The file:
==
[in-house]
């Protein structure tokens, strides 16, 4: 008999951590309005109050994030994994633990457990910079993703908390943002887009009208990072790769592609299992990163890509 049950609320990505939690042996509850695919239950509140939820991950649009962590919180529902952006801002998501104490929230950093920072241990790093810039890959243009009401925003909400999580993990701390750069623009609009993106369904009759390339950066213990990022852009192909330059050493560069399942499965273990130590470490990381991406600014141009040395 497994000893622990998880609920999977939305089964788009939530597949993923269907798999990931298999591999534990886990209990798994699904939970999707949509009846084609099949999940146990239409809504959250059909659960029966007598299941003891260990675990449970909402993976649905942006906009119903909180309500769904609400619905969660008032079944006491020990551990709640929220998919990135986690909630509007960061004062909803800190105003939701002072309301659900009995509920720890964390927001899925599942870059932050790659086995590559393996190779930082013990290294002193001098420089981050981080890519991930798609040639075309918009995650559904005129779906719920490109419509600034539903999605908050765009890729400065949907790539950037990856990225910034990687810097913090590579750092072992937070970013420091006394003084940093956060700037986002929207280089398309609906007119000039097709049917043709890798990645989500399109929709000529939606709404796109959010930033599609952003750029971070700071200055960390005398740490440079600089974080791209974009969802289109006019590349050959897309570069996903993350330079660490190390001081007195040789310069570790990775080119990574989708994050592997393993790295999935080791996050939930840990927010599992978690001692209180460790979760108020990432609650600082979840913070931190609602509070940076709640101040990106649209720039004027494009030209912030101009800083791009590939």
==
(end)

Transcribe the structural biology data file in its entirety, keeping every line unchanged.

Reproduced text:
[in-house]
């Protein structure tokens, strides 16, 4: 008999951590309005109050994030994994633990457990910079993703908390943002887009009208990072790769592609299992990163890509 049950609320990505939690042996509850695919239950509140939820991950649009962590919180529902952006801002998501104490929230950093920072241990790093810039890959243009009401925003909400999580993990701390750069623009609009993106369904009759390339950066213990990022852009192909330059050493560069399942499965273990130590470490990381991406600014141009040395 497994000893622990998880609920999977939305089964788009939530597949993923269907798999990931298999591999534990886990209990798994699904939970999707949509009846084609099949999940146990239409809504959250059909659960029966007598299941003891260990675990449970909402993976649905942006906009119903909180309500769904609400619905969660008032079944006491020990551990709640929220998919990135986690909630509007960061004062909803800190105003939701002072309301659900009995509920720890964390927001899925599942870059932050790659086995590559393996190779930082013990290294002193001098420089981050981080890519991930798609040639075309918009995650559904005129779906719920490109419509600034539903999605908050765009890729400065949907790539950037990856990225910034990687810097913090590579750092072992937070970013420091006394003084940093956060700037986002929207280089398309609906007119000039097709049917043709890798990645989500399109929709000529939606709404796109959010930033599609952003750029971070700071200055960390005398740490440079600089974080791209974009969802289109006019590349050959897309570069996903993350330079660490190390001081007195040789310069570790990775080119990574989708994050592997393993790295999935080791996050939930840990927010599992978690001692209180460790979760108020990432609650600082979840913070931190609602509070940076709640101040990106649209720039004027494009030209912030101009800083791009590939």